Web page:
Bauer: What is the current state of Bicknell’s thrush in the northeast US? » Continue Reading.


Tuesday, March 19, 2013

Waiting For Spring: No Robins Yet!

American Robin by Wikimedia user MdfThe date of the first day of spring varies greatly, as the starting point of this anticipated time of the year depends upon how this season is defined. For those that rely on the calendar, spring begins on Wednesday, as this is when our tilted planet is at a particular position in its orbit around the sun.

For individuals more attuned to meteorology and climatology, spring officially starts on March 1st, as this is when a change in weather patterns traditionally commences. For many back-yard naturalists and people interested in something more noticeable, the sighting of a robin marks the onset of spring. » Continue Reading.


Thursday, March 14, 2013

The Outside Story: Golden-Crowned Kinglets

KingletThe only regal thing about the golden-crowned kinglet is the crest of yellow-orange feathers atop its head. Everything else about this speck of a songbird’s appearance and behavior would make any proper monarch frown. It’s half the size of a black-capped chickadee yet twice as energetic: a gregarious and kinetic bird wrapped in unassuming olive-gray plumage. Yet this tiny creature faces head-on winters that animals fifteen thousand times its size (we’re looking at you, black bears) hide from.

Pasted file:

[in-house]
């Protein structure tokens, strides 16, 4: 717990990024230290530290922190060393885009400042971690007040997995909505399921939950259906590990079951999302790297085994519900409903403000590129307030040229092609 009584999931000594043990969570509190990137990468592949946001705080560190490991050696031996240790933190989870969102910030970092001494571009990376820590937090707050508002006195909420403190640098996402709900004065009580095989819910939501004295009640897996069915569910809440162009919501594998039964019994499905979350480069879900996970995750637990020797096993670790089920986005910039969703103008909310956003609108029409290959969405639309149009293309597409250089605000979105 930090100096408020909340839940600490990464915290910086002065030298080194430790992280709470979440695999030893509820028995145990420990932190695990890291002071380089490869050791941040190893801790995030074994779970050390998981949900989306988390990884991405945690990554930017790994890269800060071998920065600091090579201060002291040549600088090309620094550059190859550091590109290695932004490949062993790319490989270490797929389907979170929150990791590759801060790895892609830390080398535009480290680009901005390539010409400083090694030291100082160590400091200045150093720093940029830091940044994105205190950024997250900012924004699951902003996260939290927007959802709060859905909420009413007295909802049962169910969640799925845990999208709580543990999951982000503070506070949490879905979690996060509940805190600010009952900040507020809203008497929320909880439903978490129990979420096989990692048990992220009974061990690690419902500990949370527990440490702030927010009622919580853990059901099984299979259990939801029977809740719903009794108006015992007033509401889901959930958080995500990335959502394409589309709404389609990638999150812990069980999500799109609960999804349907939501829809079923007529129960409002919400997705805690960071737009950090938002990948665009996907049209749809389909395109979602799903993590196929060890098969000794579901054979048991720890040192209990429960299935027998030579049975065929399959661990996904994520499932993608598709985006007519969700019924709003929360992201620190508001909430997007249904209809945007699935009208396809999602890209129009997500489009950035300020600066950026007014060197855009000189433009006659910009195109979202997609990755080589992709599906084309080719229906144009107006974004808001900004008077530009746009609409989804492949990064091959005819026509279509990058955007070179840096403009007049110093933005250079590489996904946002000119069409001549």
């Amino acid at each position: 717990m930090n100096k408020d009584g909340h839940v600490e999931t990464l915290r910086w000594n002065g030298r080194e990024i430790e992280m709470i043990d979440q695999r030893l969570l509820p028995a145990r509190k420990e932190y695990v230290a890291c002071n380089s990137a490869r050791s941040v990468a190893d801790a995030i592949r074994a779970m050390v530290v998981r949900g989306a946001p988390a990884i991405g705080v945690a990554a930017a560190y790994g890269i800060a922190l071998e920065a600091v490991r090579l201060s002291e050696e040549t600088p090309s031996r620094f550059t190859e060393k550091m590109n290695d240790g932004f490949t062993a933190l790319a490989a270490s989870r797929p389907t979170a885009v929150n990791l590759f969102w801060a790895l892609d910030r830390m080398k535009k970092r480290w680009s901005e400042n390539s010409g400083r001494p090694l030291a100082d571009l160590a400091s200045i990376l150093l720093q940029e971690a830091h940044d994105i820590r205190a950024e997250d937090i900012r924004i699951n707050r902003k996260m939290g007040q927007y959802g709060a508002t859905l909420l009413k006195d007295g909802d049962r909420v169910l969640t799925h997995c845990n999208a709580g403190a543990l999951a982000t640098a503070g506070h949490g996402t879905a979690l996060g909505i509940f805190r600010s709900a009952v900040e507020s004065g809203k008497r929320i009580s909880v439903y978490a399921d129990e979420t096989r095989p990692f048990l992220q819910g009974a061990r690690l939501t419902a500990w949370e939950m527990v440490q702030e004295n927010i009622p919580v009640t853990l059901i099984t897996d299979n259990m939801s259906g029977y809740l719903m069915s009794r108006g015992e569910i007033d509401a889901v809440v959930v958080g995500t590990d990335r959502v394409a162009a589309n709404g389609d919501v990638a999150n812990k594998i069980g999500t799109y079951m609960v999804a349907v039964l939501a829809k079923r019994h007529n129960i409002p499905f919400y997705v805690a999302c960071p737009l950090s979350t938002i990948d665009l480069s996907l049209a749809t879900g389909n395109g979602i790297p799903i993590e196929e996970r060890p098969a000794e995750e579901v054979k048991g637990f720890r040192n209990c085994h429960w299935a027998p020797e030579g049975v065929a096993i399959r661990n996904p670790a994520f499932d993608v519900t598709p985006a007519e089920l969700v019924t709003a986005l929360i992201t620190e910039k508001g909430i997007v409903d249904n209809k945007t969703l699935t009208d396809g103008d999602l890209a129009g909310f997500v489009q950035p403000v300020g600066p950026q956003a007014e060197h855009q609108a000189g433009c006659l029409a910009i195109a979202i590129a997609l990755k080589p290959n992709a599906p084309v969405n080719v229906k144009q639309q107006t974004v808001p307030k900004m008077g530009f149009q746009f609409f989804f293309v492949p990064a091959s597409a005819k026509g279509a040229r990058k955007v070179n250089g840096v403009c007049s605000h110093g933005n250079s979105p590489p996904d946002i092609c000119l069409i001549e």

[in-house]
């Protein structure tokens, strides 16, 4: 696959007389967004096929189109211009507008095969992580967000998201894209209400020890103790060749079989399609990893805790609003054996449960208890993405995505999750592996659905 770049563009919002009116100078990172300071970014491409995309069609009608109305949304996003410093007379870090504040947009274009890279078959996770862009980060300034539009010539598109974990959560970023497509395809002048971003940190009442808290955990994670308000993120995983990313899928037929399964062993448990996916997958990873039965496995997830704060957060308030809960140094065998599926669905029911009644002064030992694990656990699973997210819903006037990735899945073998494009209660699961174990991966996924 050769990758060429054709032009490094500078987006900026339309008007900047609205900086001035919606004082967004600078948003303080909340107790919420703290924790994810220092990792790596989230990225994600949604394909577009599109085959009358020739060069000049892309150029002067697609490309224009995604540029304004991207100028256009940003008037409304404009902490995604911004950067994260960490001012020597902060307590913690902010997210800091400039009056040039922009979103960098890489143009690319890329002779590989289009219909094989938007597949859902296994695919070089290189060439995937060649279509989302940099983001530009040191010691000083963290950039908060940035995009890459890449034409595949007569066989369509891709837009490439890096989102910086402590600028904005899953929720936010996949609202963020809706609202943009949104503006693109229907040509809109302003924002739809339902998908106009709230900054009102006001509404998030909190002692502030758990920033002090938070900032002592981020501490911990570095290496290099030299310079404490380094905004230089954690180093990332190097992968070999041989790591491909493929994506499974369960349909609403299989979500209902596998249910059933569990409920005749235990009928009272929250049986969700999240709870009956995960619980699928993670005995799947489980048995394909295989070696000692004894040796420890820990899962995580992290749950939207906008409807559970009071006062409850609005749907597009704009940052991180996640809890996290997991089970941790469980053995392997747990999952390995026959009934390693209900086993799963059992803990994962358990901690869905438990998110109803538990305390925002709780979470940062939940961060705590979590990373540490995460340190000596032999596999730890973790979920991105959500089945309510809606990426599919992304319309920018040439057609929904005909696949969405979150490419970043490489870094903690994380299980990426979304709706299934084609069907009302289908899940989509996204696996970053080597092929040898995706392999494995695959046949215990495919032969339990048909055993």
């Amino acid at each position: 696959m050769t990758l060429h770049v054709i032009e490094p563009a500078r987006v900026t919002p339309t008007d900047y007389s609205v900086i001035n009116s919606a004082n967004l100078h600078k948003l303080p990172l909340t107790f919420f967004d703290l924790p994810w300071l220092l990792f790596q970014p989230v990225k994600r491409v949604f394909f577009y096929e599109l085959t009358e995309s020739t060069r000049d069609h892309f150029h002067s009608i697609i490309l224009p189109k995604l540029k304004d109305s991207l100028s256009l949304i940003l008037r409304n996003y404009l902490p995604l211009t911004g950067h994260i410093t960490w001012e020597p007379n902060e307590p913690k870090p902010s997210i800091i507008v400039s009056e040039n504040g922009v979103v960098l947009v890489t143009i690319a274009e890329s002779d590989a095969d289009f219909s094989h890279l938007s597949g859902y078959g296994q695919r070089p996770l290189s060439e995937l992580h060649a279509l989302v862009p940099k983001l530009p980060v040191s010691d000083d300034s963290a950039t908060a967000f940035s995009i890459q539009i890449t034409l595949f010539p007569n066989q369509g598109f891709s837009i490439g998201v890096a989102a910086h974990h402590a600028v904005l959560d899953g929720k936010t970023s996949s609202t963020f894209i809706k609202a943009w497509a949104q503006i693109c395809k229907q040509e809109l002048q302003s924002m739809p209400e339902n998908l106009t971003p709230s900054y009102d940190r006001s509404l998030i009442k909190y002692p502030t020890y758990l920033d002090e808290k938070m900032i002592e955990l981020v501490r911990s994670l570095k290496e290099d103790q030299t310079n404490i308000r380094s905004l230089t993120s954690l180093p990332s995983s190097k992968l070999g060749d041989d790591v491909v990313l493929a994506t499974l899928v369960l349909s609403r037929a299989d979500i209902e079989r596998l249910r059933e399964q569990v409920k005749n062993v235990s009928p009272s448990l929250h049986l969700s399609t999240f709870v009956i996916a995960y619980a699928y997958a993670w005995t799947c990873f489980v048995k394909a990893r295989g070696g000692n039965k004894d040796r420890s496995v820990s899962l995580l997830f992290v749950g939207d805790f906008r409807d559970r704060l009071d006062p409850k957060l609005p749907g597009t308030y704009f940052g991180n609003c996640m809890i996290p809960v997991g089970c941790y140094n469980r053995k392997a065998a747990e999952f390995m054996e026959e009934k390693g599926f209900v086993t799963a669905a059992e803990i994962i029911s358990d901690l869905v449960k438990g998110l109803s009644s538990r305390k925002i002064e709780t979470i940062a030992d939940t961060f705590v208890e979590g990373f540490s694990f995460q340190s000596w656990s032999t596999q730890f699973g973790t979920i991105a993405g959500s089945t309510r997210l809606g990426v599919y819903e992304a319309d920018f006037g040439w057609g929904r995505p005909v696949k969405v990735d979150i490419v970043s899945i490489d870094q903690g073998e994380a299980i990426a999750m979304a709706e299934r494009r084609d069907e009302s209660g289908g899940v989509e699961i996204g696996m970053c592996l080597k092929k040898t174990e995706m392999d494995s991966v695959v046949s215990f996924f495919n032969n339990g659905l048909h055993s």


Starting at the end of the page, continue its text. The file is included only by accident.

Winter survival for animals in the Northeast often involves setting their metabolisms to “simmer” and waiting out the coldest months in a state of hibernation (in the case of many mammals) or some equivalent torpor (most reptiles, insects, amphibians). In the most dramatic cases (wood frogs, woolly-bear caterpillars), the animals simply freeze solid and thaw in spring. Songbirds, given the luxury of flight, often simply flee.


Wednesday, February 20, 2013

Birds: Making Ends Meet with a Crossed Bill

crossbillCrossbills are one of our most specialized groups of birds, feeding almost exclusively on conifer seeds. These hardy, nomadic finches have evolved oddly-shaped bills that allow them to exploit a food source before it becomes available to most other birds. However, being so specialized and relying on a single primary source of food means that when that food is unavailable, they have to search far and wide to make ends meet.